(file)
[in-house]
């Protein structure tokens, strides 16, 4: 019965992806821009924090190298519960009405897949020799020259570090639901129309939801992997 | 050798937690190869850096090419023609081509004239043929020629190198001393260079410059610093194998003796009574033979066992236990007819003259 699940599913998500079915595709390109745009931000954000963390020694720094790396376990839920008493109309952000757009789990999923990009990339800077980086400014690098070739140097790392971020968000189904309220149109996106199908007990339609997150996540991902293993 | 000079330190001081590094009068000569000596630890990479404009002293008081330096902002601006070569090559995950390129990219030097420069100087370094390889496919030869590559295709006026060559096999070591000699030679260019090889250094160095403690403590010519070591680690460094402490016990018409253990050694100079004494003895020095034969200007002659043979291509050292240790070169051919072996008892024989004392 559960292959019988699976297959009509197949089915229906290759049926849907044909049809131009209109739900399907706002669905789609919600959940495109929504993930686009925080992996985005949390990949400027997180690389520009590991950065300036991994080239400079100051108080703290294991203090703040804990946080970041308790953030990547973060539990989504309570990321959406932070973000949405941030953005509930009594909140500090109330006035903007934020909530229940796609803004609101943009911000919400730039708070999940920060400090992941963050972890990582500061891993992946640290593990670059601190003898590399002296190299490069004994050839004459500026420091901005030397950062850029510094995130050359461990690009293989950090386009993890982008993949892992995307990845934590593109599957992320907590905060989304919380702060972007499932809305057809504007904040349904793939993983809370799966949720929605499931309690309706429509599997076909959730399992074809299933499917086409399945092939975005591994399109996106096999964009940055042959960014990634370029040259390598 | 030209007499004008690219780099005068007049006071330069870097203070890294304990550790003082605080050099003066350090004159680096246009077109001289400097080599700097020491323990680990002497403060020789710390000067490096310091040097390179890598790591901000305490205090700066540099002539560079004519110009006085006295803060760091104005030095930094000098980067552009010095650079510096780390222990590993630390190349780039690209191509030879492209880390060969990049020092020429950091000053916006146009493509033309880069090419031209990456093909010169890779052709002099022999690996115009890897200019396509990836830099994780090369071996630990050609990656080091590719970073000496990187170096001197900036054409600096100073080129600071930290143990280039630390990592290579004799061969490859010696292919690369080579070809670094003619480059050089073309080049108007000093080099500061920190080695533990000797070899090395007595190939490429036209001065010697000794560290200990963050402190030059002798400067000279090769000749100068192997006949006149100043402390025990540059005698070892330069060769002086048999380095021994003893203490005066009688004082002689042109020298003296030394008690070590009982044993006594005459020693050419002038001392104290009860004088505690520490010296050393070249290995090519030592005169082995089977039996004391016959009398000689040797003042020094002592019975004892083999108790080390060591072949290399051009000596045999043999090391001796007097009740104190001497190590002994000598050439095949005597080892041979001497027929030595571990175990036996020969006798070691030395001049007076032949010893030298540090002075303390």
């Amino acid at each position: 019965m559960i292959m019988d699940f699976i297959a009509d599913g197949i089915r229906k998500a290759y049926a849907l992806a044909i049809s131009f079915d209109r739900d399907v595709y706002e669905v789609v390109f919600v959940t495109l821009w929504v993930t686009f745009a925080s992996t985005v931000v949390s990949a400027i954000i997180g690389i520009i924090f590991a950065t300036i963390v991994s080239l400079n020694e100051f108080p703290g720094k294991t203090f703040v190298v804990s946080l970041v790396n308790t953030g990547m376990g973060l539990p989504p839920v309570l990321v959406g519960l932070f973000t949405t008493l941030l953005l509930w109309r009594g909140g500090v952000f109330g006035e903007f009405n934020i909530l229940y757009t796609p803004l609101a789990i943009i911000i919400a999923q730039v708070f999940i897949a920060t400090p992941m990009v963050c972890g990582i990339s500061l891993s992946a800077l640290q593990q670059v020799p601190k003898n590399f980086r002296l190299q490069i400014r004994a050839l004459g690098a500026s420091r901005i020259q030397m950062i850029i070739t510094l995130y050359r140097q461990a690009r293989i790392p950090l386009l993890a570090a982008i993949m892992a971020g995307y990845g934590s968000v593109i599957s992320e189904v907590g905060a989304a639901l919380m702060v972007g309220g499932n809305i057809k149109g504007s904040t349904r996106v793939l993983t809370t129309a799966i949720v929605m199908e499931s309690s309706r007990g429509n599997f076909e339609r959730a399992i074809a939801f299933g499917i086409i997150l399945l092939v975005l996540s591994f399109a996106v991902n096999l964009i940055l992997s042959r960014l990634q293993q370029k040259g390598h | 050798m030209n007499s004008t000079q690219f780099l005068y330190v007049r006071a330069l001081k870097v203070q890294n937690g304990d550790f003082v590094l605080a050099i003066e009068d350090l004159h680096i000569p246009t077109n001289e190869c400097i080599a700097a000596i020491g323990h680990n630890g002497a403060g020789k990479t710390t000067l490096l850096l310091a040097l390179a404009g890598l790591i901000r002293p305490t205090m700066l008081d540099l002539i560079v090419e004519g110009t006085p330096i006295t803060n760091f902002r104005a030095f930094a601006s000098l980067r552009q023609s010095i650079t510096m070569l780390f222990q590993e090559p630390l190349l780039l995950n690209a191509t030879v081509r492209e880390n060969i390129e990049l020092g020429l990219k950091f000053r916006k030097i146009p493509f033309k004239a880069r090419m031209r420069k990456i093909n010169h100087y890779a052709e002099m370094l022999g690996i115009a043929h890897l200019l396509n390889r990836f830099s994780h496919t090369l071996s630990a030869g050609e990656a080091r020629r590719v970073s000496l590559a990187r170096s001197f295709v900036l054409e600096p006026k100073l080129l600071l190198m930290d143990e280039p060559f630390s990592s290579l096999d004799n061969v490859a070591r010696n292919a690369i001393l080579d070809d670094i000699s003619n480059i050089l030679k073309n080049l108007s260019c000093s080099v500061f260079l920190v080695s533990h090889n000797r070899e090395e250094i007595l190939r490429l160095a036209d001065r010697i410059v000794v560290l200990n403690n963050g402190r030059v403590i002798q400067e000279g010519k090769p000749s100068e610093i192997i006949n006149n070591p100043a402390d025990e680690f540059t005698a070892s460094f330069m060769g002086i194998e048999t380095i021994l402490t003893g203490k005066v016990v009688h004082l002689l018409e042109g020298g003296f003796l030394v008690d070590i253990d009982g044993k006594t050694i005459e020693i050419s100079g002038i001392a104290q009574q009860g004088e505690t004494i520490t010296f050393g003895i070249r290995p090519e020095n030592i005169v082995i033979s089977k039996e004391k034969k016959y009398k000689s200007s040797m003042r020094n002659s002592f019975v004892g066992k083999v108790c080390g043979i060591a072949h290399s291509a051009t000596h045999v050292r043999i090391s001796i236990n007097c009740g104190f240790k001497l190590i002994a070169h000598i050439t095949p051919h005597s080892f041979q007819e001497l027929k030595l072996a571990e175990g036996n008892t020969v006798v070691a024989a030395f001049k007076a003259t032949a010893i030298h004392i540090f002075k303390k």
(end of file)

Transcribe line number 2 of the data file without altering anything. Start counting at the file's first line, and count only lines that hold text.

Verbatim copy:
């Protein structure tokens, strides 16, 4: 019965992806821009924090190298519960009405897949020799020259570090639901129309939801992997 | 050798937690190869850096090419023609081509004239043929020629190198001393260079410059610093194998003796009574033979066992236990007819003259 699940599913998500079915595709390109745009931000954000963390020694720094790396376990839920008493109309952000757009789990999923990009990339800077980086400014690098070739140097790392971020968000189904309220149109996106199908007990339609997150996540991902293993 | 000079330190001081590094009068000569000596630890990479404009002293008081330096902002601006070569090559995950390129990219030097420069100087370094390889496919030869590559295709006026060559096999070591000699030679260019090889250094160095403690403590010519070591680690460094402490016990018409253990050694100079004494003895020095034969200007002659043979291509050292240790070169051919072996008892024989004392 559960292959019988699976297959009509197949089915229906290759049926849907044909049809131009209109739900399907706002669905789609919600959940495109929504993930686009925080992996985005949390990949400027997180690389520009590991950065300036991994080239400079100051108080703290294991203090703040804990946080970041308790953030990547973060539990989504309570990321959406932070973000949405941030953005509930009594909140500090109330006035903007934020909530229940796609803004609101943009911000919400730039708070999940920060400090992941963050972890990582500061891993992946640290593990670059601190003898590399002296190299490069004994050839004459500026420091901005030397950062850029510094995130050359461990690009293989950090386009993890982008993949892992995307990845934590593109599957992320907590905060989304919380702060972007499932809305057809504007904040349904793939993983809370799966949720929605499931309690309706429509599997076909959730399992074809299933499917086409399945092939975005591994399109996106096999964009940055042959960014990634370029040259390598 | 030209007499004008690219780099005068007049006071330069870097203070890294304990550790003082605080050099003066350090004159680096246009077109001289400097080599700097020491323990680990002497403060020789710390000067490096310091040097390179890598790591901000305490205090700066540099002539560079004519110009006085006295803060760091104005030095930094000098980067552009010095650079510096780390222990590993630390190349780039690209191509030879492209880390060969990049020092020429950091000053916006146009493509033309880069090419031209990456093909010169890779052709002099022999690996115009890897200019396509990836830099994780090369071996630990050609990656080091590719970073000496990187170096001197900036054409600096100073080129600071930290143990280039630390990592290579004799061969490859010696292919690369080579070809670094003619480059050089073309080049108007000093080099500061920190080695533990000797070899090395007595190939490429036209001065010697000794560290200990963050402190030059002798400067000279090769000749100068192997006949006149100043402390025990540059005698070892330069060769002086048999380095021994003893203490005066009688004082002689042109020298003296030394008690070590009982044993006594005459020693050419002038001392104290009860004088505690520490010296050393070249290995090519030592005169082995089977039996004391016959009398000689040797003042020094002592019975004892083999108790080390060591072949290399051009000596045999043999090391001796007097009740104190001497190590002994000598050439095949005597080892041979001497027929030595571990175990036996020969006798070691030395001049007076032949010893030298540090002075303390």